Frankie Reeves was determined, resilient


Funeral services for Frankie Reeves, 97, of Shakopee, Minn., and formerly of Mobridge, were held Saturday, Jan. 19, 2013, at Kesling Funeral Home in Mobridge.

Frankie Reeves

Frankie Reeves

Burial was in the Timber Lake Cemetery under the direction of Kesling Funeral Home.
Frankie passed away Wednesday, Jan. 9, 2013, in Shakopee.
Frankie was born to Frank and Grace (Duncan) Rickels on Dec. 9, 1915, in Terry County, Texas, at the Brownfield Ranch. Frankie’s father was the ranch foreman. The ranch was large, boasting 53 sections where they raised cattle and horses.
Frankie attended college at Texas Tech in Lubbock, majoring in clothing and design. She was an exceptional seamstress, sewing much of her own clothing. She was noted for her unique design and fabric in her western shirts that she made for her husband Arthur and her two boys Dean and Buzz. Frankie was very creative. She knitted afghans for all of her grandchildren. She always seemed to be in the middle of some kind of creative project.
After college, Frankie worked for Rural Rehabilitation in 1934 and ’35. Arthur worked for Brownfield Ranch as a foreman and wrangler of one of the divisions.
This is where the legacy began. Frankie and Arthur were married at Lamesa, Texas, on Aug. 3, 1935. When a severe drought had hit Texas, Frankie and Arthur packed up and moved their family to Colorado. By then they had two boys, Dean and Gene (Buzz). They lived near Trinchera and Trinidad for the next six years.
In 1949, Frankie once again packed up her family and moved to the Dupree and Eagle Butte area. Over the years she had moved 28 times with a majority of moves being in South Dakota. In 1960, Arthur went to work for the South Dakota Stockgrowers as a brand inspector. His first job was in Sioux Falls. While living in Sioux Falls, Frankie became the secretary for Sioux Valley Hospital on the post-operative floor. She worked there until they were transferred to Corsica. Not one to stay idle, Frankie went to work as a receptionist and assistant for an optometrist, Dr. Stekely, in Platte. She worked there for more than eight years. The family then moved to Winner. After several years there, they moved to Bison, then to Mobridge.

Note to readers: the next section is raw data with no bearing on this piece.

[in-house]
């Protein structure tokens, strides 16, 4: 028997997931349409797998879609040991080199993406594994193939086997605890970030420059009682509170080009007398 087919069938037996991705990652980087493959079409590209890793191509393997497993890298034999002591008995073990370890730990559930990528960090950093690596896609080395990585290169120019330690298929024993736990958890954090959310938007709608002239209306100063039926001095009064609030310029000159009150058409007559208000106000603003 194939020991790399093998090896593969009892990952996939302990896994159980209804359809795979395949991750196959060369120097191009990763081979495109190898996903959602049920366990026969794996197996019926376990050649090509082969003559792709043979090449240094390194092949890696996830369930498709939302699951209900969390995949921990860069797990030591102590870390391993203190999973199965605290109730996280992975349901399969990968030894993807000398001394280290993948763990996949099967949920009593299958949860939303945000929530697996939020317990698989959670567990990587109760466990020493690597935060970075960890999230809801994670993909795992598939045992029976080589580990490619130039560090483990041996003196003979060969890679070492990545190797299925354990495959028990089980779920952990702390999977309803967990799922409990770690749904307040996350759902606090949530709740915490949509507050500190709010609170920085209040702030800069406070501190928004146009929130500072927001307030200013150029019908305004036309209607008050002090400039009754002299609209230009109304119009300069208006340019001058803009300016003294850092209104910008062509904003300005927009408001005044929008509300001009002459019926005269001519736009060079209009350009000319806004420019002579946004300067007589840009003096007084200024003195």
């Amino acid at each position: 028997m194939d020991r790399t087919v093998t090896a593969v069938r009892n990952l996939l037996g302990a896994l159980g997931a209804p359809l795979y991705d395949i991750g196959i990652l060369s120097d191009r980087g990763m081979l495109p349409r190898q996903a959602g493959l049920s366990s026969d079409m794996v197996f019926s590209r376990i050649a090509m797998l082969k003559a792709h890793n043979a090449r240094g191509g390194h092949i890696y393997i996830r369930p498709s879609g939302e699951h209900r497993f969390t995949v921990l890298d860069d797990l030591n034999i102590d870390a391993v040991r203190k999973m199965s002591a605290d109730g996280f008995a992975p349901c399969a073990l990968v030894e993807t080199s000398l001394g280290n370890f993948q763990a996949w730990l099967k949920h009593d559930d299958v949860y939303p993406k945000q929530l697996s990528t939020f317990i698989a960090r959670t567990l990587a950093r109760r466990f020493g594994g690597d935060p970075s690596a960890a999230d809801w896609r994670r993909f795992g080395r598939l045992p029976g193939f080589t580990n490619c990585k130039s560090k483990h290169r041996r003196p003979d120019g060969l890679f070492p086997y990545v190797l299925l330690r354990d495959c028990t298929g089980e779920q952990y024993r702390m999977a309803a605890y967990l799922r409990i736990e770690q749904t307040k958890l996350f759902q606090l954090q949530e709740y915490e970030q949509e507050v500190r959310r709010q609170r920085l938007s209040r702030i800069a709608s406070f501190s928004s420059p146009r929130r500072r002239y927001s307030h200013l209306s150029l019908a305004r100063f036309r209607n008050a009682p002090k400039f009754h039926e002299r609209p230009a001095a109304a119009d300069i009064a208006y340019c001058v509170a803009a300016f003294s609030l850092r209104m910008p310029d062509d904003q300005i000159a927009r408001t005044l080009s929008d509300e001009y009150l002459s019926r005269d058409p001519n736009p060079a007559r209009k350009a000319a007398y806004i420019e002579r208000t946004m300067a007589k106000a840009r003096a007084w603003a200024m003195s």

When Frankie’s health got to where she couldn’t be alone, she went to live with her grandson, D’Aun Reeves, his wife Sharon and their family. She loved her new home in Shakopee, where she became part of their family and family activities.
During all of Frankie and Arthur’s moves, their horses went with them. Buzz tells of unloading 45 head of mares off the train at Midland and trailing them 75 miles north to Dupree when they came to South Dakota in 1949. Frankie and Arthur became renowned South Dakota Quarter Horse breeders. Their breeding stock boasted of the famous pedigrees of Tom Baker, Bar Nothing Springer, Harmon King and FerTidy. They were awarded the 50-year AQHA Legacy award in 1998. The old adage, “beside every successful man, stands a remarkable woman,” describes Frankie to the letter. Through all of the moving, ups and downs of life, Frankie never faltered. She was a determined, resilient lady. Her family was the most important thing to her and she tried to keep in touch in some way with all of them.
Frankie is survived by one son, Gene “Buzz” (Faye) Reeves; grandchildren, D’Aun (Sharon) Reeves of Shakopee, Kevin Reeves of Chamberlain, JoBeth (Justin) Swires of Cody, Wyo., Kip Reeves of Houston, Texas, Melissa (Jason) Wientjes of Delta, Colo., Jim (Jana) Reeves of Midland, Bobby (Paul) Palczewski of Ludlow, Mary (Wade) Mitzel of Belle Fourche, and Tom (Carmin) Reeves of Athens, Texas; 25 great-grandchildren and four great-great-grandchildren.
She was preceded in death by her husband, Arthur; one son, Dean; and her parents, Frank and Grace Rickels.

Do you want to read our entire newspaper online for an affordable price? Then you will love our e-Edition! Click Here to Subscribe to our e-Edition Today!